CINCINNATI - The Kroger Co. posted an $853 million profit on revenue of $31 billion in the fourth quarter, a performance that was mightily assisted by a nearly $1 billion benefit from tax reform.
Kroger’s adjusted net earnings per share of 63 cents was in line with analyst expectations, while its revenue was about $200 million better than expected. But the company fell far short of expectations in another closely watched metric – identical store sales excluding fuel. Wall Street expected 4.8 percent growth while the company delivered 2.7 percent growth in the fourth quarter.
Kroger shares declined 12 percent to $23.10 in mid-day trades. This, after a 5 percent drop Wednesday due to uncertainty about the impact of new growth initiatives by Kroger rivals, including Walmart and Target.
Despite those concerns, Kroger grew total sales 6.4 percent to $122.7 billion in 2017 and told investors to expect 2018 net earnings of up to $2.15 per share, which is in line with the consensus estimates of Wall Street analysts.
"The Tax Cuts and Jobs Act is a catalyst that is enabling us to accelerate investments in Restock Kroger,” said CEO Rodney McMullen in a press release, referring to the company’s multi-faceted growth strategy that includes new investments in technology and new-product initiatives.
“We are taking a balanced approach to ensure tax reform benefits our associates, customers and shareholders,” McMullen said. “What we've previously said is that sharing the benefits with our associates and customers will create a more sustainable and stronger business model for the future.”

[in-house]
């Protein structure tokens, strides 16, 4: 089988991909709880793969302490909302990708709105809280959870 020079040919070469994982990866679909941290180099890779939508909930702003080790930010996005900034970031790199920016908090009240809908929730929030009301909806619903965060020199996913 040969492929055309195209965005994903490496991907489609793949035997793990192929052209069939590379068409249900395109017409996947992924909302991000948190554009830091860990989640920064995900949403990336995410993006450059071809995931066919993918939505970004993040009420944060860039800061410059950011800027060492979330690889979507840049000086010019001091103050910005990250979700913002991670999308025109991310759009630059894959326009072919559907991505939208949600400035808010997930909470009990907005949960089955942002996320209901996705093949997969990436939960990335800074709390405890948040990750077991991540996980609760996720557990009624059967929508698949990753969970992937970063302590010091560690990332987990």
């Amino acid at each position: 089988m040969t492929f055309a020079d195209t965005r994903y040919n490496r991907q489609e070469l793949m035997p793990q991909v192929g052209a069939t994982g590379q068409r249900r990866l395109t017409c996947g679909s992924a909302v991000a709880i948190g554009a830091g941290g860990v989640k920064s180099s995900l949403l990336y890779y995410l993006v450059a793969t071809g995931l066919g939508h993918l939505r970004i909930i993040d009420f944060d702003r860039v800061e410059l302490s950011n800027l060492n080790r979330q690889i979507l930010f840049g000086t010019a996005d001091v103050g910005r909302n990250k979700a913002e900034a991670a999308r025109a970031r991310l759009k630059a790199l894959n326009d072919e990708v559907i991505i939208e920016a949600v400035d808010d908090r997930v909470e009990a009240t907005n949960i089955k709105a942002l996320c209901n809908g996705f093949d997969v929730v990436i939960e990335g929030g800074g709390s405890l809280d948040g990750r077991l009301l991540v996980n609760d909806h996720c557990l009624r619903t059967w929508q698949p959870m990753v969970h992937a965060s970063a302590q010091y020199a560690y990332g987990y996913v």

Kroger Chief Financial Officer Mike Schlotman told analysts Thursday that the company will get an annual benefit from tax reform of "somewhere around $400 million." It plans to reinvest about a third of its annual tax savings in growth initiatives, while another third will go to employees and the remainder will “fall to the bottom line for our shareholders.”
The company recognized a $957 million benefit from tax reform in the fourth quarter, which included a one-time “re-measurement of deferred tax liabilities” and the impact of a reduced tax rate for the last few weeks of the 2017 fiscal year.
Schlotman told CNBC this morning that Kroger’s falling stock price could be the result of investor assumptions that more than a third of its tax savings would flow to the bottom line.
“I know there were some analysts out there that put way more than that in their initial estimates for our next fiscal year and I’m sure that’s causing a little bit of consternation as they look at the numbers,” he said.